2. Section 255 represents the most significant governmental action for people with disabilities since the passage of the Americans With Disabilities Act of 1990 (“ADA”). It is one of the key provisions of the Act promoting the goal of universal access and seeks to increase the accessibility of telecommunications services and equipment to the 54 million Americans with disabilities.
  3. In Section 255, Congress set forth a broad but practical mandate: telecommunications service providers and equipment manufacturers must make their services and equipment accessible to people with disabilities, to the extent that it is readily achievable to do so.
  4. CG Docket No. 10-145 – In the Matter of Accessible Mobile Phone Options for People who are Blind, Deaf-Blind, or Have Low Vision
  5. FCC background material is available at www.fcc.gov.
  6. Comments are due by May 23rd.
BlogWatch:
http://www.geekslp.com – This is Barbara’s blog. We spent about 20 minutes exploring all of its goodies and discussing Barbara’s favorite tools.

On the Radar:
Special Considerations:
  • #spedchat – Want to discuss the future of SpEd with Michelle Ree & Dr. Nyankori? Join us at #SpEdChat, Monday May 9, 8pm EST
  • #slpchat – Next one is Saturday, May 14th 7:00 PM EST

Webinars:

  • Introductory level webcast on “AAC and Young Children” (20 minutes) by Drager, Light, and McNaughton may be useful for introducing AAC to Early Childhood Education staff.
  • MATN webinar on UDL (recording)
  • Recent & Upcoming Conferences:
  • CEC (#CEC11)
  • EdCamp Chicago – May 21 (FREE but only about 15 spots left!)
  • Proposals for ATIA and CTG due in 1 week – May 6 and May 5 ~ EdCeptional is submitting a proposal for a panel discussion!!

Offers/giveaways:

That will do it for this week’s EdCeptional Podcast. Please feel free to email us at edceptional@edreach.us with any comments or suggestions of ways we can continue to improve our growing podcast.

EdCeptional Show #6: Match the Tool! with Chris Bugaj

 

This week the EdCeptional Crew welcomed our special guest, Chris Bugaj (@ATTipscast).  Chris is an Assistive Technology Trainer with Loudon County Pulic Schools in Virginia – http://www.lcps.org/at.  He is also host of the popular assistive technology podcast, A.T. TIPSCAST, This podcast spotlights different tools and strategies in the form of “A.T.Tips” that can be used to help students who might be struggling in school.  He is the co-author of The Practical (and Fun) Guide to Assistive Technology in Public Schools: Building or Improving Your District’s AT Teamavailable for purchase through ISTE – , and make sure you check this book’s Facebook Page.  Finally, Chris is the Co-Author (and sometime narrator) of many stories for children of all ages that are featured in the podcast Nightlight stories.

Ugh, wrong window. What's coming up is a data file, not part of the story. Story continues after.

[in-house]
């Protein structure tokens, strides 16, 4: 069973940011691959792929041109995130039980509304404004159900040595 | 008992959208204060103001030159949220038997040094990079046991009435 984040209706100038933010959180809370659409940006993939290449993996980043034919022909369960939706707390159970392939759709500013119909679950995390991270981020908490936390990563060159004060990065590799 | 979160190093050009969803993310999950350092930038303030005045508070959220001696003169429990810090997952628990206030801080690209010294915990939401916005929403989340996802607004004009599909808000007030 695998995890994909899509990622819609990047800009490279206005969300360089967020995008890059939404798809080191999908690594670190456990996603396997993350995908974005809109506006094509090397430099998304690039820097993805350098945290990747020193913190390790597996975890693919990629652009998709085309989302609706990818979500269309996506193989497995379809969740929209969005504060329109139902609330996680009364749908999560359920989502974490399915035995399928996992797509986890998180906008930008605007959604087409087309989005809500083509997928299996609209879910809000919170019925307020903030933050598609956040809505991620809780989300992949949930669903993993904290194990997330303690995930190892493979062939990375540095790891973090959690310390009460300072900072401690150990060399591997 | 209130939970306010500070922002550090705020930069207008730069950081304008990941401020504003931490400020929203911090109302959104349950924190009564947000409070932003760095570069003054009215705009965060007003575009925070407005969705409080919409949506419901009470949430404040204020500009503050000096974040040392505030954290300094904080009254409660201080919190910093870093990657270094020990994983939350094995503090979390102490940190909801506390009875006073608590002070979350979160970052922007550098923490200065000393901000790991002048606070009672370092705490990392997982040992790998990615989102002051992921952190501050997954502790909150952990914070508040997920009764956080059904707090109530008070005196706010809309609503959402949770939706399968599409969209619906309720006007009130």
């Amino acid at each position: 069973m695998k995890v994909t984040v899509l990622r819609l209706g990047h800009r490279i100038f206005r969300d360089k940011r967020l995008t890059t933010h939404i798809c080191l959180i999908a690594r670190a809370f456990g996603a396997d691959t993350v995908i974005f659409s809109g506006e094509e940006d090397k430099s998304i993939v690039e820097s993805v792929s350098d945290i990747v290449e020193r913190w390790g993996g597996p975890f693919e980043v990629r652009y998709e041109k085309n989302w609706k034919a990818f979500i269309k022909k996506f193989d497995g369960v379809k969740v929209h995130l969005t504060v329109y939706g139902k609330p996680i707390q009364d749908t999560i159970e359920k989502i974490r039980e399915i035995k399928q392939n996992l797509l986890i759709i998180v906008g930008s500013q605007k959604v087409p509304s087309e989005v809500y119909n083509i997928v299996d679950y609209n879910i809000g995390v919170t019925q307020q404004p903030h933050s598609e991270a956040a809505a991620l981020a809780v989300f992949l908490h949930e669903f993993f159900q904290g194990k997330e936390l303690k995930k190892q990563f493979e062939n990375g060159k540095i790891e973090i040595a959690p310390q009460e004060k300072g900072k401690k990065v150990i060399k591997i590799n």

To start off we all shared a piece of assistive technology software, and how we use it:
  • Patrick Black:  Classroom Suite – using it as a interactive calendar activity
  • Deb Truskey: Dragon Dictation/Dragon Naturally Speaking – which allows you to do voice to text. You can use it as a story starter for kids who have a difficult time getting their thoughts on paper.
  • Chris Bugaj: www.metaatem.net/words (Spell with Flickr) – Helps students visualize words by remembering the picture of each letter.
  • Jeremy Brown: Clicker 5 – sentences to describe photos using the forced order feature.  Which allows students to create sentences about a photo in an errorless way.

 

1.  NEWS WATCH:

2.  BLOG WATCH

3.  “ON THE RADAR”:

  • iChat  supports audio and video conferencing, and thanks to its high-quality video and fast frame rate, it’s ideal for those who communicate using sign language. You can clearly see both hand and finger gestures in detail, so you can communicate from afar with the same range of emotions available to you when you’re in the same room. You can also use iChat to place and receive video relay and text relay calls, using a service called HOVRS.com. HOVRS (Hands-On Video Relay Service) can connect you to others using AIM and even those using videophones. Just add “hovrsIM” as a buddy, then type “hello” (or “hola”) in a message. HOVRS places the call and provides a Video Interpreter (VI) or Call Assistant (CA) to facilitate a conversation between parties through speech, sign language, and text messaging.  For more information, visit Mac Accessibility.
  • lingro – coolest online dictionary known to man!  Type in a URL and this tool will make all the words on that site clickable so that you can easily get definitions.
  • TraitR from Toondoo.com for social-emotional goals –
    • Students can make different expressions using an onscreen character generator (like most avatar generators)
  • goalbook  – http://enomeinc.com/ – online IEP tool that’s currently in development.  They have shared a demo video and are seeking feedback.

4.  SPECIAL CONSIDERATIONS:

  • Chris and Beth Poss are presenting on Web 2.0 Tools in Second Life for the PATINS Project – Register here.